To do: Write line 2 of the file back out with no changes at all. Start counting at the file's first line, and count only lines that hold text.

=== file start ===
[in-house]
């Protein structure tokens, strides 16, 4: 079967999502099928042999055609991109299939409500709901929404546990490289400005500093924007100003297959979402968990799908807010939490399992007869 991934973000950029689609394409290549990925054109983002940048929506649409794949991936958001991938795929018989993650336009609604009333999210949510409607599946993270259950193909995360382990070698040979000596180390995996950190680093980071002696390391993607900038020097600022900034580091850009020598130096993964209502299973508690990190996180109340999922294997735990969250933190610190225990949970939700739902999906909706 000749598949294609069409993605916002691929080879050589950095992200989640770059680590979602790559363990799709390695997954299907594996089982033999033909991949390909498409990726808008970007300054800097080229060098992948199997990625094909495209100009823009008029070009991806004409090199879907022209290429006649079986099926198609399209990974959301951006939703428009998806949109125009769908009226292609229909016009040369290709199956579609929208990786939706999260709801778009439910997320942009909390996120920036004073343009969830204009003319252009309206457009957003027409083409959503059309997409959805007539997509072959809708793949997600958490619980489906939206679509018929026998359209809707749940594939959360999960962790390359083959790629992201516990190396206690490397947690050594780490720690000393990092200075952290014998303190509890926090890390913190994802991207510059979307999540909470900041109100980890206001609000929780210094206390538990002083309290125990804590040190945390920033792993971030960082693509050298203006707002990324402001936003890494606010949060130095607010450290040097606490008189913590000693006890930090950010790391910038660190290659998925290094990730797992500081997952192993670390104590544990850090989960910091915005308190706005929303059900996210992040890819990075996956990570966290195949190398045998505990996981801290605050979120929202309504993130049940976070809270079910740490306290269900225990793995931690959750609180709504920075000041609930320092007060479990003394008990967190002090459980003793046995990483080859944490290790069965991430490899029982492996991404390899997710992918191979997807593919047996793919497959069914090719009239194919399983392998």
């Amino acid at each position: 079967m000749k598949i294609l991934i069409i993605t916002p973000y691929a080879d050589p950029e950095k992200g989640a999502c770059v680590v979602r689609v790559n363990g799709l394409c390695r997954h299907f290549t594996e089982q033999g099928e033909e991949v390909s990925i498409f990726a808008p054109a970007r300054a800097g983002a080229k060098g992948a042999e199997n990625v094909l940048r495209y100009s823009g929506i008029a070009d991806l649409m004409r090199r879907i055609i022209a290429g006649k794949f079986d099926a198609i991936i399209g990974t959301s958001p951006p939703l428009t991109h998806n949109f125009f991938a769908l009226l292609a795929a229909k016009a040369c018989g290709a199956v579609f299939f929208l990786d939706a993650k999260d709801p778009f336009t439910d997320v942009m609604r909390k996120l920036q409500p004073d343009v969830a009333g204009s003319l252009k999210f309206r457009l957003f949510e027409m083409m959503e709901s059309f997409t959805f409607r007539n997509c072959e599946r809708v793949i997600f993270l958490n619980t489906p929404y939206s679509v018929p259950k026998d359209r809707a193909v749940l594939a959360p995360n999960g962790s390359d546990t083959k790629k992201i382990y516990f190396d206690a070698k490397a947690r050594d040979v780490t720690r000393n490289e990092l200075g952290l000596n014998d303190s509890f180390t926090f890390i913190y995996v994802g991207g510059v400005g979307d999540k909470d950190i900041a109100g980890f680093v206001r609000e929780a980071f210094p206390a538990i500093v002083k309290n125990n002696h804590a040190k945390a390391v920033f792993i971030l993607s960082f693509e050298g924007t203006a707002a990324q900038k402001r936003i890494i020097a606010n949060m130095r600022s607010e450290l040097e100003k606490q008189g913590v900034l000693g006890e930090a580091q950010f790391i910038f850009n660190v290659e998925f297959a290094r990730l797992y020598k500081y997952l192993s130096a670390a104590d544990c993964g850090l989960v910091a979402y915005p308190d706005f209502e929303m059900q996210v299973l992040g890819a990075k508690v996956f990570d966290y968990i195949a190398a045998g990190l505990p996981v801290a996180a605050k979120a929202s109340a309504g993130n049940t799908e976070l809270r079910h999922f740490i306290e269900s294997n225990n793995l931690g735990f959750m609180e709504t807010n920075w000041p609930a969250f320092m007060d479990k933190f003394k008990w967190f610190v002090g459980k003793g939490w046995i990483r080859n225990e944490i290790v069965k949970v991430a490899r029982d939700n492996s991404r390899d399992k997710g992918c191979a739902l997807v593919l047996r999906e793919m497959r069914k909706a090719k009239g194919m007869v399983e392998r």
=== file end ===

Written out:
């Protein structure tokens, strides 16, 4: 079967999502099928042999055609991109299939409500709901929404546990490289400005500093924007100003297959979402968990799908807010939490399992007869 991934973000950029689609394409290549990925054109983002940048929506649409794949991936958001991938795929018989993650336009609604009333999210949510409607599946993270259950193909995360382990070698040979000596180390995996950190680093980071002696390391993607900038020097600022900034580091850009020598130096993964209502299973508690990190996180109340999922294997735990969250933190610190225990949970939700739902999906909706 000749598949294609069409993605916002691929080879050589950095992200989640770059680590979602790559363990799709390695997954299907594996089982033999033909991949390909498409990726808008970007300054800097080229060098992948199997990625094909495209100009823009008029070009991806004409090199879907022209290429006649079986099926198609399209990974959301951006939703428009998806949109125009769908009226292609229909016009040369290709199956579609929208990786939706999260709801778009439910997320942009909390996120920036004073343009969830204009003319252009309206457009957003027409083409959503059309997409959805007539997509072959809708793949997600958490619980489906939206679509018929026998359209809707749940594939959360999960962790390359083959790629992201516990190396206690490397947690050594780490720690000393990092200075952290014998303190509890926090890390913190994802991207510059979307999540909470900041109100980890206001609000929780210094206390538990002083309290125990804590040190945390920033792993971030960082693509050298203006707002990324402001936003890494606010949060130095607010450290040097606490008189913590000693006890930090950010790391910038660190290659998925290094990730797992500081997952192993670390104590544990850090989960910091915005308190706005929303059900996210992040890819990075996956990570966290195949190398045998505990996981801290605050979120929202309504993130049940976070809270079910740490306290269900225990793995931690959750609180709504920075000041609930320092007060479990003394008990967190002090459980003793046995990483080859944490290790069965991430490899029982492996991404390899997710992918191979997807593919047996793919497959069914090719009239194919399983392998």